Tennysonis a beautiful little novel. It has everything you could ask for in a book for young adults; history, emotional development, action, humor, and metaphor.
Branded as a Southern Gothic tale, Tennyson muses over the tangible details of Mississippi and Louisiana; the plants, the heat, the bugs, the tired and weary buildings. But what Tennyson is, ultimately, is a book about family, the pull of home, nostalgia for the past, and the yearning for a better future. In that sense, it is thoroughly American.
My one concern with Lesley M. M. Blume‘s Tennyson is that it may be one of those books that adults like for children better than children like for themselves. I can just picture my elementary school librarian handing it to me, bouffant bouncing and a big smile on her face, telling me that I’ll love this book, then reading it, being a little confused, and sneaking it back into the library while avoiding the librarian so she won’t ask me what I thought . . . or maybe I was the only one who did that.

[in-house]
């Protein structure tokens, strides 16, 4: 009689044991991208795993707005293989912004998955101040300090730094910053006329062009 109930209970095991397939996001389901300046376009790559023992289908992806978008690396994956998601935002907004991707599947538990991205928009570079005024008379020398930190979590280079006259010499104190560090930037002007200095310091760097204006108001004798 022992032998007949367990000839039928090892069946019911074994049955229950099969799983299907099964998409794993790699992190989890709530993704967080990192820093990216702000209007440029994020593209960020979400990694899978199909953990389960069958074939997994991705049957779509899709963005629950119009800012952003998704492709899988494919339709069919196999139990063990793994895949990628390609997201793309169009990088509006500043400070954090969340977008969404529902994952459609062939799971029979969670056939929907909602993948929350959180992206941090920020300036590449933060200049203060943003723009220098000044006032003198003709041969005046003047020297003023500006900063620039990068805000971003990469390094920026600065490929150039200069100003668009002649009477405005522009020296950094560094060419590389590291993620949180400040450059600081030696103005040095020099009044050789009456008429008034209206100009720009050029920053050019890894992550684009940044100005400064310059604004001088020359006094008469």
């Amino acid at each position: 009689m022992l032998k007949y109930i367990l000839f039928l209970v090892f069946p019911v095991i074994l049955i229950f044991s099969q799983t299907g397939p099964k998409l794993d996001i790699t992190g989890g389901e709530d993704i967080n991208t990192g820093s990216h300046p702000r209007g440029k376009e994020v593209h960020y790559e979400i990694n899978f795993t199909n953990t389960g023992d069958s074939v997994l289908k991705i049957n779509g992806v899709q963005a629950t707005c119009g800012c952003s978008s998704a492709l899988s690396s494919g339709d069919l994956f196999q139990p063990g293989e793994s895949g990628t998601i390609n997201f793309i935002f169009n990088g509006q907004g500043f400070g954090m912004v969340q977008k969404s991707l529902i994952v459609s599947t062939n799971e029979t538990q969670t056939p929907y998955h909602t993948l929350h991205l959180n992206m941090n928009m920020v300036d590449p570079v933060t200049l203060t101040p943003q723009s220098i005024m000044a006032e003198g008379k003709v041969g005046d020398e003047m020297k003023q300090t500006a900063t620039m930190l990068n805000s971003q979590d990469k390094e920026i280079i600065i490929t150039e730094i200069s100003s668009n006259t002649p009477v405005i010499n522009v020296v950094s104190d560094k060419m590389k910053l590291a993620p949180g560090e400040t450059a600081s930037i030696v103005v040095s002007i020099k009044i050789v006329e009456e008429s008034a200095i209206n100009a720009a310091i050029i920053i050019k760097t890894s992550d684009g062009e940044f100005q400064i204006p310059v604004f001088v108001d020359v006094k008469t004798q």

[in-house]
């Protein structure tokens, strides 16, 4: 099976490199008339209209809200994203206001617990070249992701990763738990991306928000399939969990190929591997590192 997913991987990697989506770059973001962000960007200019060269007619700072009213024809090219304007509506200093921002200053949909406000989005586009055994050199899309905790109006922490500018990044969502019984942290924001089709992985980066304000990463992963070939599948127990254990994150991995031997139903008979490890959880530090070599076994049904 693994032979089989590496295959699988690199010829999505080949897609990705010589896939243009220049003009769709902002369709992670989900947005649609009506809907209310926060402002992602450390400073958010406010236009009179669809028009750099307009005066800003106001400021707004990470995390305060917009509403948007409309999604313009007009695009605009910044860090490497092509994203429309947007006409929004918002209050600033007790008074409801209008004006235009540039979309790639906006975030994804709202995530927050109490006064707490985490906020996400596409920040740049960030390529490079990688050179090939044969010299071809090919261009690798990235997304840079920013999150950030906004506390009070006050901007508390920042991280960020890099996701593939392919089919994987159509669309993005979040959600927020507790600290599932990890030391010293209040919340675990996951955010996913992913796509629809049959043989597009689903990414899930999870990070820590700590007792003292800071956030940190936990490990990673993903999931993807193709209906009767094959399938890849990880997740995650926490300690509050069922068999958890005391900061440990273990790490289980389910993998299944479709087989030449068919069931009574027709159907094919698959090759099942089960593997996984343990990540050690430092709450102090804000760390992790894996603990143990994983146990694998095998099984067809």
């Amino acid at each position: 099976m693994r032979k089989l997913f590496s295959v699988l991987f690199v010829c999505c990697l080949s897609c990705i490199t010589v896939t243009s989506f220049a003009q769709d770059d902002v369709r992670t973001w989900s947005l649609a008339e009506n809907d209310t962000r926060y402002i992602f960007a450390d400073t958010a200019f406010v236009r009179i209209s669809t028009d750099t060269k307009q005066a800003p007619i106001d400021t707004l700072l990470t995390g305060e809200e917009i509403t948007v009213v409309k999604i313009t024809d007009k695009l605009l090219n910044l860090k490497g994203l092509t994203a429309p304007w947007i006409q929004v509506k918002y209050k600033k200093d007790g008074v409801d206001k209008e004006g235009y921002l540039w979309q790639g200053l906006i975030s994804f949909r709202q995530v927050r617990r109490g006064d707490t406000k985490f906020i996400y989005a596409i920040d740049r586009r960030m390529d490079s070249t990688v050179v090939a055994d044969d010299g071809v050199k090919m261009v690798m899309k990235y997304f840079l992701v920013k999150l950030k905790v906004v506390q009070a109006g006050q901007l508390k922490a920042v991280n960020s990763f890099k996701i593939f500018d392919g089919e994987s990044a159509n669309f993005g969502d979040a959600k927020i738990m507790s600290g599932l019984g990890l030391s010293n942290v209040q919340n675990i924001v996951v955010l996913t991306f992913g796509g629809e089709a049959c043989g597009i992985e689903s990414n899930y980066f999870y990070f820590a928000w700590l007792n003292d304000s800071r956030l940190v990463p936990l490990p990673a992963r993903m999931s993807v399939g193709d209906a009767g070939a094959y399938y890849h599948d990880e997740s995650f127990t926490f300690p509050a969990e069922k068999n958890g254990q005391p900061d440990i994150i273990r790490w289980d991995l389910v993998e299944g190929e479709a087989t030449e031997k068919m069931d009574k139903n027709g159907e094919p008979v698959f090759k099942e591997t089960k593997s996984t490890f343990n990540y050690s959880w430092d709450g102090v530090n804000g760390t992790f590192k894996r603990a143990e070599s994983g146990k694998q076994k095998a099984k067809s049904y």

I’m not sure that the emotional tension really sings the way it ought to, when contrasted with Blume’s occasionally zany and cartoon-ish humor. But then, the black humor and sarcasm that I feel would have been more appropriate is an acquired taste, one I hope most children have not yet developed.
Overall, however, I loved Tennyson, and I believe it is a must-read, on par with Tuck Everlasting.